Stretch marks or striae are a form of dermal scarring associated in some as yet unknown way with the stretching of dermis. Stretch marks are perhaps the most mysterious aesthetic concern — we don’t know why they appear and exactly what happens in the depth of the skin.
There are in fact many kinds of stretch marks, most widespread are striae distensae also know as rubra which usually occur in puberty, during pregnancy and following extreme weight gain. Various kinds of striae are associated with health conditions such as anorexia nervosa, Marphan syndrome, chronic liver disease or following a chemotherapy, prolonged antibiotic therapy, taking neuroleptics and even oral contraceptives. Systemic and topical corticosteroid treatments as well as Cushing syndrome or sometimes surgery can be accompanied with the appearance of striae atrophicans.
Striae are more common in women and more prominent in people of colour and white people with darker skin. For some unknown reason pregnancy-related stretch marks are more common in young women under 30 and almost never occur in over-30s.
So what happens with the skin that causes stretch marks? The cells called macrophages and mast cells release enzymes destroying elastin fibres (or elastases) in response to some still unknown to us signal or stimuli. The destruction of elastin in the middle part of the dermis is followed by the reorganisation of other fibres, such as collagen and fibrillin, around this new “opening” where elastin is very fine and weak. Collagen fibres grow thick and tortuous. They are full of white blood cells called lymphocytes and surrounded by dilated blood and lymphatic vessels. So, the dermis in a stretch mark looks very different – uneven and tangled, and we can see large red lines on the surface of the skin. The cause of stretch marks is yet unclear, it is supposedly related to hormones, physical stretch and some unknown alteration of dermal tissue.
The aim of stretch mark treatment is to reduce redness, swelling, inflammation and irritation in striae, improve hydration and increase elastin and collagen production. Long story short, anything that alters skin texture and colour even slightly is deemed an “effective stretch marks treatment” nowadays. Topical management options claiming to be effective are plenty: emollients, silicone gels, tretinoin cream, massage and chemical peels are the most popular. Unfortunately, the published results are very difficult to interpret with any certainty and none of these solutions can present real evidence to support their use.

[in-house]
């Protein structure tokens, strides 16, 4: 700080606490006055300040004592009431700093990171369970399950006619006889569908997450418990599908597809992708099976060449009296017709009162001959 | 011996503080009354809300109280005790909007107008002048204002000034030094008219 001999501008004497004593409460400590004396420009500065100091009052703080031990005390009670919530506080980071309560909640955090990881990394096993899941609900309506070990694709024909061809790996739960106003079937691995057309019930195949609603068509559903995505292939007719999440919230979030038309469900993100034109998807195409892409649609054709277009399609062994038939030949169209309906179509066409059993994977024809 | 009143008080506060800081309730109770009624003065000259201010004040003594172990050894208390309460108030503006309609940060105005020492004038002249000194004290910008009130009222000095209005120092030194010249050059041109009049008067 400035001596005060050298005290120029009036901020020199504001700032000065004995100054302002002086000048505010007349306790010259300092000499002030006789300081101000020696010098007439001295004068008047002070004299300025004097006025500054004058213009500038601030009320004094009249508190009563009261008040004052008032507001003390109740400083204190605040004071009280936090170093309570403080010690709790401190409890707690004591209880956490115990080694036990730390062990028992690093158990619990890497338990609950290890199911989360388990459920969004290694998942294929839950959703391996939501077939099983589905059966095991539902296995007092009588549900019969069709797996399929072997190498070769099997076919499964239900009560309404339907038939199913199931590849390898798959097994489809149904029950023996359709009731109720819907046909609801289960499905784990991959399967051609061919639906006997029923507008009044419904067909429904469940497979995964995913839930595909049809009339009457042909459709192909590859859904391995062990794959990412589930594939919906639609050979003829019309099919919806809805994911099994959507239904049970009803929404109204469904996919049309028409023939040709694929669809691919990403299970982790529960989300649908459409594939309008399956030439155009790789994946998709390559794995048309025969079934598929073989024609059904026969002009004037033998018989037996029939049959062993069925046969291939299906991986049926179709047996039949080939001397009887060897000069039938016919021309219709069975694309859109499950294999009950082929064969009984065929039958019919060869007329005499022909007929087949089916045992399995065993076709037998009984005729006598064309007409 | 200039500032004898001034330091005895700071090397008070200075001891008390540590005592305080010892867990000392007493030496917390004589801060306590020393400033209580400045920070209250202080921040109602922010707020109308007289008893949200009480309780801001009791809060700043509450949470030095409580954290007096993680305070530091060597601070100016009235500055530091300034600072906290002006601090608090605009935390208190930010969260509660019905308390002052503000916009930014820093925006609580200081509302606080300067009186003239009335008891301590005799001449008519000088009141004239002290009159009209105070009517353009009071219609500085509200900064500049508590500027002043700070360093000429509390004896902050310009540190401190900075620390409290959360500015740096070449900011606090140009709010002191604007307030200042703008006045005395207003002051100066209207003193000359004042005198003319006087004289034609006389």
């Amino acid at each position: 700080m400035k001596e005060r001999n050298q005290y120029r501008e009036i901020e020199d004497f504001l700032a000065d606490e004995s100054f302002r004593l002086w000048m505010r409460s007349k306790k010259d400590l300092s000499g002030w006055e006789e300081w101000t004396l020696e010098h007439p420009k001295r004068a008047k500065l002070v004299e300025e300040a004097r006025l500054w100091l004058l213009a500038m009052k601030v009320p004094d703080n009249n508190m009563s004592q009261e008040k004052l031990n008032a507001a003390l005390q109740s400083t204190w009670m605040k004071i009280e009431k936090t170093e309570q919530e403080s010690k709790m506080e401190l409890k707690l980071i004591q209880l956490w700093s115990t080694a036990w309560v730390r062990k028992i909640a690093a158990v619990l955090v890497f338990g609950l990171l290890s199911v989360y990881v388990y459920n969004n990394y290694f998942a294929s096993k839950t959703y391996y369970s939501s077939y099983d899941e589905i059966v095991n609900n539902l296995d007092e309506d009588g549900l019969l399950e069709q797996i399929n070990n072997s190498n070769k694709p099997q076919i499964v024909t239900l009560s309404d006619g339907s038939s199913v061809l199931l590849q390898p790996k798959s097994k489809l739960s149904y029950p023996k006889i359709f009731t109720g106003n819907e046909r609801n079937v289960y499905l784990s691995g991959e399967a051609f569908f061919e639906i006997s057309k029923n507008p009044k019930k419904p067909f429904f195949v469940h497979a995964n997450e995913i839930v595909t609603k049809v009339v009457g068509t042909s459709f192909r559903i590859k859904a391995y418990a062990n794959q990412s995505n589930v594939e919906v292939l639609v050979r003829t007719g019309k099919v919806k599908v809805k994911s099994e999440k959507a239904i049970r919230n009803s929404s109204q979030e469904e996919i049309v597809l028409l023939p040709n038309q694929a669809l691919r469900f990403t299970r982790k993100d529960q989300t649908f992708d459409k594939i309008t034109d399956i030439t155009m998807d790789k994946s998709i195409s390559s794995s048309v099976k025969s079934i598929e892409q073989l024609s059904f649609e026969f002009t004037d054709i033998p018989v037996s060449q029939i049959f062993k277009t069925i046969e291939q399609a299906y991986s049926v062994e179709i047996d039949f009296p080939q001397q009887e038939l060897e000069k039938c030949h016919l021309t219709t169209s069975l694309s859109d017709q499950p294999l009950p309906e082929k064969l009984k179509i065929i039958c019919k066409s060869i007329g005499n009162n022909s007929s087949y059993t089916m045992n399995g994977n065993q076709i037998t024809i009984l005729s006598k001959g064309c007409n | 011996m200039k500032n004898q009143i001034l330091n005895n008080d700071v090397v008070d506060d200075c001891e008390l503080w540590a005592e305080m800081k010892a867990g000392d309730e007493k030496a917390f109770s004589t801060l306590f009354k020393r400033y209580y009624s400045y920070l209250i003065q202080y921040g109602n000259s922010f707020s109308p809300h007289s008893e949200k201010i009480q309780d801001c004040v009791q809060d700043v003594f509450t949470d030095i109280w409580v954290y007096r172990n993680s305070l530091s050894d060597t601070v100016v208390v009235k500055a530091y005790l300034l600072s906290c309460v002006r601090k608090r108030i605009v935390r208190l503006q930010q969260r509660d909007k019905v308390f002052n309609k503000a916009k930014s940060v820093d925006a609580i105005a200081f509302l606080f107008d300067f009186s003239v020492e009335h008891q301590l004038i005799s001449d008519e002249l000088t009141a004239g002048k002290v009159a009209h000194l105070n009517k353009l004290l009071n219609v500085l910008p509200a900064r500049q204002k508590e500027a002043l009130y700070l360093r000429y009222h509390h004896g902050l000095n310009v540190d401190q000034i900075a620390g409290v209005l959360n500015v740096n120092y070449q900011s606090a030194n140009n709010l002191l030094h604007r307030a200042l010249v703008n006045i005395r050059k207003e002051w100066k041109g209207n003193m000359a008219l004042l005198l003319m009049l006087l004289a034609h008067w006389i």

Many physical treatments are offered today, but they have very little evidence of efficacy as well. Among them are broadband UV to re-pigment stria alba; light and laser therapy targeting vascular chromophores reported to reduce redness; fractional lasers that stimulate elastin and collagen production aiming to restore the dermis structure; and probably the most prospective micro-needling RF treatment which should, at least theoretically, improve the appearance of striae. Microdermabrasion, galvanic current therapy and galvanopuncture, needling, micro-needling, derma rollers, mesotherapy, platelet-rich plasma injections, pulsed magnetic fields, LED and ultrasound devices are also in use in clinics all over the world. It is safe to say that any kind of aesthetic device known to man is applied in hope to treat stretch marks (or should I say instead to charge the patients for their hopes?) somewhere in the world.
Black skin is for some unknown reasons more susceptible to stretch marks and they are more visible on dark skin making it harder for black women to adhere to the unrealistic beauty standard of smooth polished skin. As many other aspects of beauty industry, the approach to stretch mark is white beauty centred.
All that said, stretch marks per se do not warrant body shaming and subsequent excessive and sometimes painful corrective strategies. They don’t indicate any skin disease or condition that need dermatological intervention and are basically a harmless skin characteristic possessed by people of all ages, skin colours and body types. Today many women actually wear them with pride as a sign of their motherhood. Even bikini ads are gradually starting to showcase models with unphotoshopped stretch marks on their bodies. As a dermatology doctor I welcome this turn towards skin positivity. There are many skin conditions that cause various degrees of discomfort to the patient and therefore require therapy, but stretch marks are not one of them!